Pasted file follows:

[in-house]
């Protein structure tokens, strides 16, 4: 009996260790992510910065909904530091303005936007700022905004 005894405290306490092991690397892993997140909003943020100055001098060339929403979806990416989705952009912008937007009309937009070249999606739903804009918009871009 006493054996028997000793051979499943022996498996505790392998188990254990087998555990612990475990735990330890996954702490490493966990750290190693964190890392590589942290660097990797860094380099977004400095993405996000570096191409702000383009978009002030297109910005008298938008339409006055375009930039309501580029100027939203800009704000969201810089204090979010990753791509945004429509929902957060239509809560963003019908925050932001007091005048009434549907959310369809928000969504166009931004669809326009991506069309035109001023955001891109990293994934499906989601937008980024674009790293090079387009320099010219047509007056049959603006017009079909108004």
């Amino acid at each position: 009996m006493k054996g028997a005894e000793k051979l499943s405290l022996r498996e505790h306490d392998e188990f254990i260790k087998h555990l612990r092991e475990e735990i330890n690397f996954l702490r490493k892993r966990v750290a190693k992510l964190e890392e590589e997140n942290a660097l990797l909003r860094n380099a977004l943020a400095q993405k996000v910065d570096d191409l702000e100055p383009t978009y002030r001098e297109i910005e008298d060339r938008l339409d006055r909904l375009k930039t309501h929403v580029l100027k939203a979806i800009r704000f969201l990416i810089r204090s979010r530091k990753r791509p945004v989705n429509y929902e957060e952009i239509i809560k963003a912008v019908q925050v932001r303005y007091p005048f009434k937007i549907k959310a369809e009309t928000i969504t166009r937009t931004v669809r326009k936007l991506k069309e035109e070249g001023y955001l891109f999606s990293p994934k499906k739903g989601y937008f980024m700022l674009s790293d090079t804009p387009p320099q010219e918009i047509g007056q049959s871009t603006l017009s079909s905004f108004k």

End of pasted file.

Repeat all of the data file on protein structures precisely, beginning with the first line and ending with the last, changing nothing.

[in-house]
């Protein structure tokens, strides 16, 4: 009996260790992510910065909904530091303005936007700022905004 005894405290306490092991690397892993997140909003943020100055001098060339929403979806990416989705952009912008937007009309937009070249999606739903804009918009871009 006493054996028997000793051979499943022996498996505790392998188990254990087998555990612990475990735990330890996954702490490493966990750290190693964190890392590589942290660097990797860094380099977004400095993405996000570096191409702000383009978009002030297109910005008298938008339409006055375009930039309501580029100027939203800009704000969201810089204090979010990753791509945004429509929902957060239509809560963003019908925050932001007091005048009434549907959310369809928000969504166009931004669809326009991506069309035109001023955001891109990293994934499906989601937008980024674009790293090079387009320099010219047509007056049959603006017009079909108004």
């Amino acid at each position: 009996m006493k054996g028997a005894e000793k051979l499943s405290l022996r498996e505790h306490d392998e188990f254990i260790k087998h555990l612990r092991e475990e735990i330890n690397f996954l702490r490493k892993r966990v750290a190693k992510l964190e890392e590589e997140n942290a660097l990797l909003r860094n380099a977004l943020a400095q993405k996000v910065d570096d191409l702000e100055p383009t978009y002030r001098e297109i910005e008298d060339r938008l339409d006055r909904l375009k930039t309501h929403v580029l100027k939203a979806i800009r704000f969201l990416i810089r204090s979010r530091k990753r791509p945004v989705n429509y929902e957060e952009i239509i809560k963003a912008v019908q925050v932001r303005y007091p005048f009434k937007i549907k959310a369809e009309t928000i969504t166009r937009t931004v669809r326009k936007l991506k069309e035109e070249g001023y955001l891109f999606s990293p994934k499906k739903g989601y937008f980024m700022l674009s790293d090079t804009p387009p320099q010219e918009i047509g007056q049959s871009t603006l017009s079909s905004f108004k």